Hackers are reportedly “redoubling their efforts to penetrate the county’s systems” after Mecklenburg County officials decided not to pay a ransom to unfreeze hacked servers, officials said Thursday.

Mecklenburg County remains open for business as it continues to restore services.

According to county officials, cybercriminals are trying to use emails with fraudulent attachments and viruses to further damage the county’s systems. County officials are asking residents and employees to remain patient.

County Manager Dena Diorio says hackers froze 48 county servers, and asked for two bitcoins in ransom, which totals about $23,000. This, despite claims made by other county officials to WBTV that the hackers were actually seeking a ransom on each server, which would have run the ransom into a range of the hundreds of dollars.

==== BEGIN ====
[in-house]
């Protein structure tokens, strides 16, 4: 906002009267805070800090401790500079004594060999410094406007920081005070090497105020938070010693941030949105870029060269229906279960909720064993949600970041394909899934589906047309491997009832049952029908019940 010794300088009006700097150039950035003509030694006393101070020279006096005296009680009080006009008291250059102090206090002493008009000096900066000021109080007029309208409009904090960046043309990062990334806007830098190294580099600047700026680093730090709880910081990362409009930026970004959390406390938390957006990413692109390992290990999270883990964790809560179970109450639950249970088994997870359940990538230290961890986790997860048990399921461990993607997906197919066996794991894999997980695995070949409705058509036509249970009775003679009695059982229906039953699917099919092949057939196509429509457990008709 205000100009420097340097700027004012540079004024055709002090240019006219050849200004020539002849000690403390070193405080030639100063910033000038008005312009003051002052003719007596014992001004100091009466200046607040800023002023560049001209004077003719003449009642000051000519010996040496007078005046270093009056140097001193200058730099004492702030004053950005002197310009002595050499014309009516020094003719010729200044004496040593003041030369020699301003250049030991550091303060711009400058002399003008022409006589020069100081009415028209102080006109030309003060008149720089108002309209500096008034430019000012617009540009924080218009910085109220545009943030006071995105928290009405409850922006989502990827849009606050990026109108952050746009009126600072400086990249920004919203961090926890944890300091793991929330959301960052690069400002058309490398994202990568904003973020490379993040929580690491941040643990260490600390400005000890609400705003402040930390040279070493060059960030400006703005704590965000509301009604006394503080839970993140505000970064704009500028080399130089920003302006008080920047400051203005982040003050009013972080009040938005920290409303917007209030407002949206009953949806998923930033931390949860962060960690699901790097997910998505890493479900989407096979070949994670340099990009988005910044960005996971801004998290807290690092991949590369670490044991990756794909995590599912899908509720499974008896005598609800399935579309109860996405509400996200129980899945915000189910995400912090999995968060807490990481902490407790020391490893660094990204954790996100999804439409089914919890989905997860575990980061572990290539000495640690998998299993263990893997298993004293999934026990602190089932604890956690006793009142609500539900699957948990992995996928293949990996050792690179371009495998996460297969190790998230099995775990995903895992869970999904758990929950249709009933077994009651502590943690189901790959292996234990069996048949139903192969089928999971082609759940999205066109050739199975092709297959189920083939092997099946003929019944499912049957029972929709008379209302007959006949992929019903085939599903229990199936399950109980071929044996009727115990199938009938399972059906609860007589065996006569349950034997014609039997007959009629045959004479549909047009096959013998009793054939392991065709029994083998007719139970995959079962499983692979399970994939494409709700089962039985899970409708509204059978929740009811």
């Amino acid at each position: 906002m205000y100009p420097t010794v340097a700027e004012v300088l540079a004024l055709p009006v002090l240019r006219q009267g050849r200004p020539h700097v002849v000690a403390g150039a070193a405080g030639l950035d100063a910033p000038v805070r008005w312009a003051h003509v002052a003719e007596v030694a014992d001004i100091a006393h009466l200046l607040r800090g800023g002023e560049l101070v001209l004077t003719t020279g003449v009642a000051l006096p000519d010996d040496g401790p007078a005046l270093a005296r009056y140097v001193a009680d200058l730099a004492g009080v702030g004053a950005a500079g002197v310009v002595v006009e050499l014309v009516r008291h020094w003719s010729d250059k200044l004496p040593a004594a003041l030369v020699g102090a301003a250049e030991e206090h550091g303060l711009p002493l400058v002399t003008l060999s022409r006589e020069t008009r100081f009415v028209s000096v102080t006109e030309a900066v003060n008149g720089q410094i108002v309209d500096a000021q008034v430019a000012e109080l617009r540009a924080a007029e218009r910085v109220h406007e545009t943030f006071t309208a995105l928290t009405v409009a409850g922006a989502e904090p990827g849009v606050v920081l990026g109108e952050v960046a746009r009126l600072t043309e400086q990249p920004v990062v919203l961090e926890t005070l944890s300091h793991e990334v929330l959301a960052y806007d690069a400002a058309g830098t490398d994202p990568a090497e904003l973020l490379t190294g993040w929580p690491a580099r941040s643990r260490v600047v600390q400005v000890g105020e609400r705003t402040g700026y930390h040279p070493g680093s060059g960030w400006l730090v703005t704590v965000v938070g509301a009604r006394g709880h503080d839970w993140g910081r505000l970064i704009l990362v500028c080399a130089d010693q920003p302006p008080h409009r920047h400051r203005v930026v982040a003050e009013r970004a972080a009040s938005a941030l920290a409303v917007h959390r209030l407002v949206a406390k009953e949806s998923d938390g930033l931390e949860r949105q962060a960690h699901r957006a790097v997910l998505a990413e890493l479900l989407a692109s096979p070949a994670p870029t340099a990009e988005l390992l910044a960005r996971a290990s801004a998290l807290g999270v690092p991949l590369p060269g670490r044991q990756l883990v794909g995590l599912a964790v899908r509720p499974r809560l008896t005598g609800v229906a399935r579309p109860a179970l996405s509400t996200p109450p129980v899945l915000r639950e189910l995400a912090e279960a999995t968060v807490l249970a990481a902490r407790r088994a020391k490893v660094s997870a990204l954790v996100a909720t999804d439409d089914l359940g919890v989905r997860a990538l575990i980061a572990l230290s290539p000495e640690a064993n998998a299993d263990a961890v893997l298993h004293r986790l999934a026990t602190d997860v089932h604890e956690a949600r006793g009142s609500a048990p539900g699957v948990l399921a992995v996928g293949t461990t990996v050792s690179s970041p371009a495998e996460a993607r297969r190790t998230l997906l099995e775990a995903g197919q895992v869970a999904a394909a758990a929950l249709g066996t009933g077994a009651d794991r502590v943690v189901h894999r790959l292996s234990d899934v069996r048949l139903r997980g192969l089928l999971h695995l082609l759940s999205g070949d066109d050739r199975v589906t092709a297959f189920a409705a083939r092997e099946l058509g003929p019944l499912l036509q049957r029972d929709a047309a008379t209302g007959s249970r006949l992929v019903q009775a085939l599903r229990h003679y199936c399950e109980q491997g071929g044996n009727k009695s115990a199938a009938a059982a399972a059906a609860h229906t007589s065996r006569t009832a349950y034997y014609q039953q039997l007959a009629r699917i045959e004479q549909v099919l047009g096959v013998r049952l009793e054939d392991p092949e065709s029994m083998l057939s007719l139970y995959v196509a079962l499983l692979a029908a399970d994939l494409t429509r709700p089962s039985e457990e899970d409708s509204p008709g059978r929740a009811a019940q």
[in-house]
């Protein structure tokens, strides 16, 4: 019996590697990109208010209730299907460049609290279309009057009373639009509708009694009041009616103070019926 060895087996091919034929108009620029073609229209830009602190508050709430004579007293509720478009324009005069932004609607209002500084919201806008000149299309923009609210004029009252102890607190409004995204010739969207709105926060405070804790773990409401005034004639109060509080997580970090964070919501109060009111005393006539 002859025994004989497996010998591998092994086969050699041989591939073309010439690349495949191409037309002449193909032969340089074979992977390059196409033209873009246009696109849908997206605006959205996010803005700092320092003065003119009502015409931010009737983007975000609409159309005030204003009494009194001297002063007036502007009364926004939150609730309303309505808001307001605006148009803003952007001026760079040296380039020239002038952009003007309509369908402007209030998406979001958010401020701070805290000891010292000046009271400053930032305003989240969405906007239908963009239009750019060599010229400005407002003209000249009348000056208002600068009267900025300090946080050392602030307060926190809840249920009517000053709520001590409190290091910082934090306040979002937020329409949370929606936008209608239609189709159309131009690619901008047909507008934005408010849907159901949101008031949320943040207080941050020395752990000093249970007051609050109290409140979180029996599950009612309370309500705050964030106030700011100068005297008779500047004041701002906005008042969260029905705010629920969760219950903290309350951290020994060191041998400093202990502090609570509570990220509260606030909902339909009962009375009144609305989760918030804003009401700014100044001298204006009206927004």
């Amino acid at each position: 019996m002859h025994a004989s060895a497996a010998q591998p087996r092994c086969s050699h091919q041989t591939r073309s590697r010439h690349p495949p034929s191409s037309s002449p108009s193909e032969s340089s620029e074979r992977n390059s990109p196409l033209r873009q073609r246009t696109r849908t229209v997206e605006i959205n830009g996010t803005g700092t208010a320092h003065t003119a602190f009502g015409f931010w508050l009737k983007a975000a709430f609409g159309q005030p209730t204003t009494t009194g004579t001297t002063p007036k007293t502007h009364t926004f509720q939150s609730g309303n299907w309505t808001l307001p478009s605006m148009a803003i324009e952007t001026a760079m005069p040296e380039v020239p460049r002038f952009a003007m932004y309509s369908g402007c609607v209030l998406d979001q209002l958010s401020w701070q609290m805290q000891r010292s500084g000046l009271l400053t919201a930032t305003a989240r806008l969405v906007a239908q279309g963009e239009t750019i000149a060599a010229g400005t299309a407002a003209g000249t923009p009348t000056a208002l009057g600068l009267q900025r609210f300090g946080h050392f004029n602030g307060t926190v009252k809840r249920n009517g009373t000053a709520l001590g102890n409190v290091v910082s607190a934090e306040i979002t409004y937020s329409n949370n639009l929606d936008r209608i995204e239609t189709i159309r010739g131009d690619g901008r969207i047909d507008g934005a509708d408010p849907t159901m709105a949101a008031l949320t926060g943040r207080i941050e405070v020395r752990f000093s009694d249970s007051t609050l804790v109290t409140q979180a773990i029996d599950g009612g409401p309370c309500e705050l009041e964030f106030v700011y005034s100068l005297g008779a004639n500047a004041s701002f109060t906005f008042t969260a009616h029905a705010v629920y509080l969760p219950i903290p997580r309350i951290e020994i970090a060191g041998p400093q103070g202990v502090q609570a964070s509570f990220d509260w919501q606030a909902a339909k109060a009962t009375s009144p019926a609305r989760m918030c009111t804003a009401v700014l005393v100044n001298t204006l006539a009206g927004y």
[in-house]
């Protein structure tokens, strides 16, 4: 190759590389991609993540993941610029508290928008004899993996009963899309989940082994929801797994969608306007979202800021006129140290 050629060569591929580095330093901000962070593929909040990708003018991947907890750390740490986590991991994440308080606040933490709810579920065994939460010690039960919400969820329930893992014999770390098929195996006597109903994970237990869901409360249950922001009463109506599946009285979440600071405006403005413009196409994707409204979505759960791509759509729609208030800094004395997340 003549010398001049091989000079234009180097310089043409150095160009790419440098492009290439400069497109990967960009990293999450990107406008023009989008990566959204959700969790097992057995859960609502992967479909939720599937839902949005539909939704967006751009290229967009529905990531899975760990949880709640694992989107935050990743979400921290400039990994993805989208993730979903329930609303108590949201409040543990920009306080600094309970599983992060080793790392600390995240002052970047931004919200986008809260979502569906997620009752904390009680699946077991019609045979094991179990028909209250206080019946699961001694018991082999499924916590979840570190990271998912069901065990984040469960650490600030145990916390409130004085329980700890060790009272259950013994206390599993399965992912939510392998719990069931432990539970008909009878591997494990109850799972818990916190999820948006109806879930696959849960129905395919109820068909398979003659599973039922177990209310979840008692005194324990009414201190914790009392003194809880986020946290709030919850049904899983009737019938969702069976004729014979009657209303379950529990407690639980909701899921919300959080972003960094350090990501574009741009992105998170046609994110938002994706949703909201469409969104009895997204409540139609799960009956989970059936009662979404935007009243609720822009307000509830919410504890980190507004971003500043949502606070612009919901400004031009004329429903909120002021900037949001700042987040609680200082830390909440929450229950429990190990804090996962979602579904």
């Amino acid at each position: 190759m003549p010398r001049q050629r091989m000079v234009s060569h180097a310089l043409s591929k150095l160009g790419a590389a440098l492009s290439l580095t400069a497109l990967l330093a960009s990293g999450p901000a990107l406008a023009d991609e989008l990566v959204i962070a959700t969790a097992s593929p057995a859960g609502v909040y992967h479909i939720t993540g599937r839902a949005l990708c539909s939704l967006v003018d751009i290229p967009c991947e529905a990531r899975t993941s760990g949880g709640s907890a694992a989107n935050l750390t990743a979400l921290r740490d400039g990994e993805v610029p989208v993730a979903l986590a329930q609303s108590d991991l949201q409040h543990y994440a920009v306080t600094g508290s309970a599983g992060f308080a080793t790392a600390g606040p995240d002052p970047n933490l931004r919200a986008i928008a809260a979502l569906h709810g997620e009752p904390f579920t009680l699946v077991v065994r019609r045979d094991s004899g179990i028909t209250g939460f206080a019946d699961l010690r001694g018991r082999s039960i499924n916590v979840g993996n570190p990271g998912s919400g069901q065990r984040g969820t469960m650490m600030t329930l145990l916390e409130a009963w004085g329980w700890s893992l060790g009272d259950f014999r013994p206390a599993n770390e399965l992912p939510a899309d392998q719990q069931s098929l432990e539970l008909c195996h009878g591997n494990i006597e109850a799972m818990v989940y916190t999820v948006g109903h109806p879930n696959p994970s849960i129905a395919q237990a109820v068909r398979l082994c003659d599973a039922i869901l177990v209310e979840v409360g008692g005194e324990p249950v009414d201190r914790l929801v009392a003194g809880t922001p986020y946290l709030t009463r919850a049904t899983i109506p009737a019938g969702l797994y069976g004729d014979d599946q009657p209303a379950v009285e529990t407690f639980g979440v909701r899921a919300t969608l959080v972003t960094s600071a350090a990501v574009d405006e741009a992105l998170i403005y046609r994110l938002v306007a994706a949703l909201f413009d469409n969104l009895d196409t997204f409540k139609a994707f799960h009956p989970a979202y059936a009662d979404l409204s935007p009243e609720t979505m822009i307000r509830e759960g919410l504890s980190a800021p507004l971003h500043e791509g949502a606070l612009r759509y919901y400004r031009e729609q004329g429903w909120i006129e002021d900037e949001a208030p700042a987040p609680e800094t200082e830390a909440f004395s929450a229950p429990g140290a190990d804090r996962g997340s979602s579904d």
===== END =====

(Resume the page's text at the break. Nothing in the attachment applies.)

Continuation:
On Thursday, officials said ITS is disabling county employees’ option to open attachments in Drop Box and Google Documents. Officials released this statement:

“The best advice for now is to limit your use of emails containing attachments, and try to conduct as much business as possible by phone or in person. “

As the county manager refuses to pay the hackers, the county’s IT team begins work on repairing the 48 frozen servers, and bringing the affected county departments back to normal working order. These departments include the tax office, register of deeds, LUESA, assessor’s office, park and recreation, department of social services, child support enforcement, finance, sheriff’s office, and the courts.